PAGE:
‘Where will all the cars go?’ - Residents express scepticism over pavement parking ban
PUBLISHED: 07:40 01 September 2020 | UPDATED: 16:22 01 September 2020
Proposals to ban on parking on pavements could be “impossible to implement” on Norwich streets residents have warned.
The government has launched a consultation as part of plans to ease journeys for disabled people and parents pushing prams.
It comes as the government is also consulting about a crackdown on rogue private car park firms and the “aggressive tactics” used by some operators.
Pavement parking is already banned in London and the Department for Transport (DfT) is consulting on whether to extend this nationwide.
It also proposes making it easier for councils to prohibit pavement parking, and giving councils the power to fine offenders.
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People living in Norwich’s Golden Triangle, where Victorian terraced streets are not wide enough for on road parking on both sides, expressed scepticism over how a ban could work.
Andrew Kerrison, from Sandringham Street, said: “I just think it will be impossible to implement on streets like these.
“If everyone parked on the road you couldn’t drive down it. There are already issues with access for fire engines.
“I understand the problem. When we used a buggy for the children we did have to walk in the road and it’s especially bad when the wheelie bins are out for collection. But I just don’t know what the solution is.”
Sarah McGurk, who lives in St Phillips Road, said: “There is obviously a problem for people in wheelchairs and with pushchairs having to walk in the road, and that must be particularly bad for people who are partially sighted.
“These streets just weren’t built for the amount of cars we now have, but if you tried to enforce it where will all the cars go?”
Denise Carlo, Green Party city councillor, whose Nelson ward takes in streets in the Golden Triangle, said: “It is a large bone of contention in Victorian terrace areas which were not designed for cars.
“However, the government must put money into solving the problem because a ban would have to be accompanied by extra measures where pavements and roads are very narrow.”
Some London boroughs have introduced painted boxes for residents to park that are measured to still allow walkers adequate access on the pavement.
Robert Court, from Alexandra Road, said: “That makes sense but would it work in streets as narrow as these?
“It’s not necessarily practical for everyone to park outside their own home, but if you stopped people parking here where would they go? Would people be happy parking half a mile away from where they live?”
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Mrs Bradshaw, who preferred not to give her full name, said she was regularly forced to walk down the middle of Gladstone Street.
“When I first moved here in 1993 there were as many cars and you didn’t see as many people parking on the pavement as you do now,” she said.
“The houses just weren’t designed for this and there just isn’t enough room. People being forced to walk in the road isn’t really safe, but I don’t know what the solution is.”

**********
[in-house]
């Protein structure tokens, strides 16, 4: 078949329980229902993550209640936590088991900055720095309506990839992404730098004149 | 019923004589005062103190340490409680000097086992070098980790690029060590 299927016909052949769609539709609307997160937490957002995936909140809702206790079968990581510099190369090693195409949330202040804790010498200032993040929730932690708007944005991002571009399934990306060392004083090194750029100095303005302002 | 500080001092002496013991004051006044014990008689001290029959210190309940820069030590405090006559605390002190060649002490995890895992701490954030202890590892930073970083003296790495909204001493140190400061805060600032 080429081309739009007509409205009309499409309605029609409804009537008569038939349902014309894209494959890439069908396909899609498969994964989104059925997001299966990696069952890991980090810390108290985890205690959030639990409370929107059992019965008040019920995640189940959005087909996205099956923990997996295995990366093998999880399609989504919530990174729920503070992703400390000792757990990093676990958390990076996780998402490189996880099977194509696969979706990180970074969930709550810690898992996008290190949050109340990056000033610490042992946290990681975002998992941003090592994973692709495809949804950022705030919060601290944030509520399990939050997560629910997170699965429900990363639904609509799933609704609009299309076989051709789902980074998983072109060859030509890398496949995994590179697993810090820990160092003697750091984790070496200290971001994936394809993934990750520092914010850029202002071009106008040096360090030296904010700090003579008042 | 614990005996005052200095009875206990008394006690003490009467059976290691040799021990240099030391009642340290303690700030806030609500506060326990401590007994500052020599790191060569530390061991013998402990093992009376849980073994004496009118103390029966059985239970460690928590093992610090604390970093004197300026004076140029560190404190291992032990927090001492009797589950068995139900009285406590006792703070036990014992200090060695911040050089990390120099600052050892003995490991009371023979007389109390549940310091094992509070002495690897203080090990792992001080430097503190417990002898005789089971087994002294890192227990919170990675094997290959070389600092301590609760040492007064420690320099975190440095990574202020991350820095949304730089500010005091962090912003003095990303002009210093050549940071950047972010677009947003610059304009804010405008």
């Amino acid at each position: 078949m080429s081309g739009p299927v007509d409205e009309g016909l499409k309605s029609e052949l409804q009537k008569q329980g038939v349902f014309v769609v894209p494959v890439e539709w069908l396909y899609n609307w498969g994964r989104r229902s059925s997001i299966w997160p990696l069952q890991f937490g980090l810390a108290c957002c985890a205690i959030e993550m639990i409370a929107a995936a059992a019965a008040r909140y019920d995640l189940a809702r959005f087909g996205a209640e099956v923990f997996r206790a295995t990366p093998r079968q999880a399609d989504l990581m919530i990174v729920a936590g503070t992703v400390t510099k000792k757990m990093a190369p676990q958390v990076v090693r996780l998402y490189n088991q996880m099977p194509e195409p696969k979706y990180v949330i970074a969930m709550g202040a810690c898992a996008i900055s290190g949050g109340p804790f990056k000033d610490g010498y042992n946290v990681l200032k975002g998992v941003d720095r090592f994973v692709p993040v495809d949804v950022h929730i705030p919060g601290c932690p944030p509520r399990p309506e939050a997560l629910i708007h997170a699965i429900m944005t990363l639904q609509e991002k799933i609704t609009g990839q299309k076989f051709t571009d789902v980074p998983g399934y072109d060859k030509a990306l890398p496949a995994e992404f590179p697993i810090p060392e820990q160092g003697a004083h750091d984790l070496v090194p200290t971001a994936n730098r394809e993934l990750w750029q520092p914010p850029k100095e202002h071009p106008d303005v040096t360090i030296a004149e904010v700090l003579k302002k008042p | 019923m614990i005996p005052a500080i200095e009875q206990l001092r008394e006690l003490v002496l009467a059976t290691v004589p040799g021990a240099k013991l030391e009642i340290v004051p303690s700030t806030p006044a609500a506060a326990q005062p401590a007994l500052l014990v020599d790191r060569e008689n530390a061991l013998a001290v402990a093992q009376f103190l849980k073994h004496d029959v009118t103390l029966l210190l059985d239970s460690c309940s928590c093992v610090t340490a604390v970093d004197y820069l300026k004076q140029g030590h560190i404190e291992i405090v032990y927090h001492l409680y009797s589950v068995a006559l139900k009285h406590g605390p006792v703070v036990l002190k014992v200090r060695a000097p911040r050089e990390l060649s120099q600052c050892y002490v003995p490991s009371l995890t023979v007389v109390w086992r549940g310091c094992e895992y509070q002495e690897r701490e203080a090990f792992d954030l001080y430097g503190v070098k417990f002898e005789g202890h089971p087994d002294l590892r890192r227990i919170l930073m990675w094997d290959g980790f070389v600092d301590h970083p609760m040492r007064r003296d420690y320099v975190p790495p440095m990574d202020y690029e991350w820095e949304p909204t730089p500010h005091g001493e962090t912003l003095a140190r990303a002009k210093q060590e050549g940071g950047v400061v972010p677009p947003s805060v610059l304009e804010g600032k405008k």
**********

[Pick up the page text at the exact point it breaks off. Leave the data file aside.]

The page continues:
A report by the Commons Transport Select Committee in September last year called for a blanket nationwide ban on the “blight” of parking on pavements.
Witnesses told MPs that the worst cases of pavement parking were effectively trapping disabled, elderly and vulnerable people, making them “afraid to leave their homes”.
Stephen Edwards, of walking charity Living Streets, said: “We’re regularly contacted by disabled and older people who feel trapped in their homes because there isn’t enough room on the pavement for wheelchairs or mobility scooters.
“This has impacted more people during the pandemic, with blocked pavements affecting everyone’s ability to physically distance.”
But the AA warned a ban would have “unintended consequences”.
Jack Cousens, head of roads policy, said: “As we have seen over the past few weeks with road closures and narrowed roads, councils have acted with little consultation and in many cases lost confidence of the communities they serve.
“Local authorities should make a street-by-street assessment and where pavement parking is allowed, markings should show how much pavement can be used.
“While councils have always had the powers to tackle problem parking, it would be typical if the only time they act is when there is fines income to be had from it.”
MORE: What are your rights when dealing with private parking companies?
The public consultation into rogue car park companies includes proposals for a new appeals charter aimed at eliminating fines for motorists who make genuine errors or have mitigating circumstances.
Other measures would see the introduction of a maximum cap for parking fines, a 10-minute grace period before a late levy can be issued and a requirement for parking firms to clearly display pricing and terms and conditions.
It comes amid a stream of complaints about controversial car parking firms in Norfolk operating on private land.
The government initiative proposes a tiered approach to fines with a cap for less serious offences of between £40 and £80, depending on the parking charge system chosen - but both lower than the current £100 cap.
Drivers who wrongly park in disabled or ambulance bays would face an increased levy of £120.
The new system would be mandatory, unlike existing voluntary ones currently set by the industry.
• Views can be given to the consultation at Pavement Parking Survey
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